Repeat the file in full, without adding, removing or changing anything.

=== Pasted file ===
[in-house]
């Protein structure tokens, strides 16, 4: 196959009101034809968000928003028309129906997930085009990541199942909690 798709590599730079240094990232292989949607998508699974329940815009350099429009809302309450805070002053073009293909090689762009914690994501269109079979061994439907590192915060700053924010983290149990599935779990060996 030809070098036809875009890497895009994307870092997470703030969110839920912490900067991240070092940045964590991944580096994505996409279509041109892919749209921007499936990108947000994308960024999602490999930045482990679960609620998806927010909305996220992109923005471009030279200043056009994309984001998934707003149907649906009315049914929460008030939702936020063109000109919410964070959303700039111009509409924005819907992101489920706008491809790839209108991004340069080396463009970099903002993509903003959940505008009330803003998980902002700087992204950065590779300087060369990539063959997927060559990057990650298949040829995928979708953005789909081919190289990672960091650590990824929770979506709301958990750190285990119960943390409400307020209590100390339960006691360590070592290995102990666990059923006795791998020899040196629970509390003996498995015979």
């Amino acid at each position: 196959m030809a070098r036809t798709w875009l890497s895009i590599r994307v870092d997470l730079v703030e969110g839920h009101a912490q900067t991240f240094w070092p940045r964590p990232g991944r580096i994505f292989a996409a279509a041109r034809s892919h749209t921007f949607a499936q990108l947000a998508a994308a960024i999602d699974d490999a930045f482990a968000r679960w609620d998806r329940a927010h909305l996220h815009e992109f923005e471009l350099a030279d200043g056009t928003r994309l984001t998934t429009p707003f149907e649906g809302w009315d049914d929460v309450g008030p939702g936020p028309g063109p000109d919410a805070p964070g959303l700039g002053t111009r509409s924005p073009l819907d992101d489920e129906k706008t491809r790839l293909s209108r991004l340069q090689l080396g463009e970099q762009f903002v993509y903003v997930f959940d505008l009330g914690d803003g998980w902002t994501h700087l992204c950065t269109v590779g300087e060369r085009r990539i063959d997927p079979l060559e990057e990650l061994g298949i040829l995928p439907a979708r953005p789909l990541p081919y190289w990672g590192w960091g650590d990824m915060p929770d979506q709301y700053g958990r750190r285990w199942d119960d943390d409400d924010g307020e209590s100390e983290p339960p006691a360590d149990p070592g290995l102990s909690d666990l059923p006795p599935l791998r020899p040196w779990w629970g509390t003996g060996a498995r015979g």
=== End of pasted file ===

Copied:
[in-house]
């Protein structure tokens, strides 16, 4: 196959009101034809968000928003028309129906997930085009990541199942909690 798709590599730079240094990232292989949607998508699974329940815009350099429009809302309450805070002053073009293909090689762009914690994501269109079979061994439907590192915060700053924010983290149990599935779990060996 030809070098036809875009890497895009994307870092997470703030969110839920912490900067991240070092940045964590991944580096994505996409279509041109892919749209921007499936990108947000994308960024999602490999930045482990679960609620998806927010909305996220992109923005471009030279200043056009994309984001998934707003149907649906009315049914929460008030939702936020063109000109919410964070959303700039111009509409924005819907992101489920706008491809790839209108991004340069080396463009970099903002993509903003959940505008009330803003998980902002700087992204950065590779300087060369990539063959997927060559990057990650298949040829995928979708953005789909081919190289990672960091650590990824929770979506709301958990750190285990119960943390409400307020209590100390339960006691360590070592290995102990666990059923006795791998020899040196629970509390003996498995015979």
């Amino acid at each position: 196959m030809a070098r036809t798709w875009l890497s895009i590599r994307v870092d997470l730079v703030e969110g839920h009101a912490q900067t991240f240094w070092p940045r964590p990232g991944r580096i994505f292989a996409a279509a041109r034809s892919h749209t921007f949607a499936q990108l947000a998508a994308a960024i999602d699974d490999a930045f482990a968000r679960w609620d998806r329940a927010h909305l996220h815009e992109f923005e471009l350099a030279d200043g056009t928003r994309l984001t998934t429009p707003f149907e649906g809302w009315d049914d929460v309450g008030p939702g936020p028309g063109p000109d919410a805070p964070g959303l700039g002053t111009r509409s924005p073009l819907d992101d489920e129906k706008t491809r790839l293909s209108r991004l340069q090689l080396g463009e970099q762009f903002v993509y903003v997930f959940d505008l009330g914690d803003g998980w902002t994501h700087l992204c950065t269109v590779g300087e060369r085009r990539i063959d997927p079979l060559e990057e990650l061994g298949i040829l995928p439907a979708r953005p789909l990541p081919y190289w990672g590192w960091g650590d990824m915060p929770d979506q709301y700053g958990r750190r285990w199942d119960d943390d409400d924010g307020e209590s100390e983290p339960p006691a360590d149990p070592g290995l102990s909690d666990l059923p006795p599935l791998r020899p040196w779990w629970g509390t003996g060996a498995r015979g």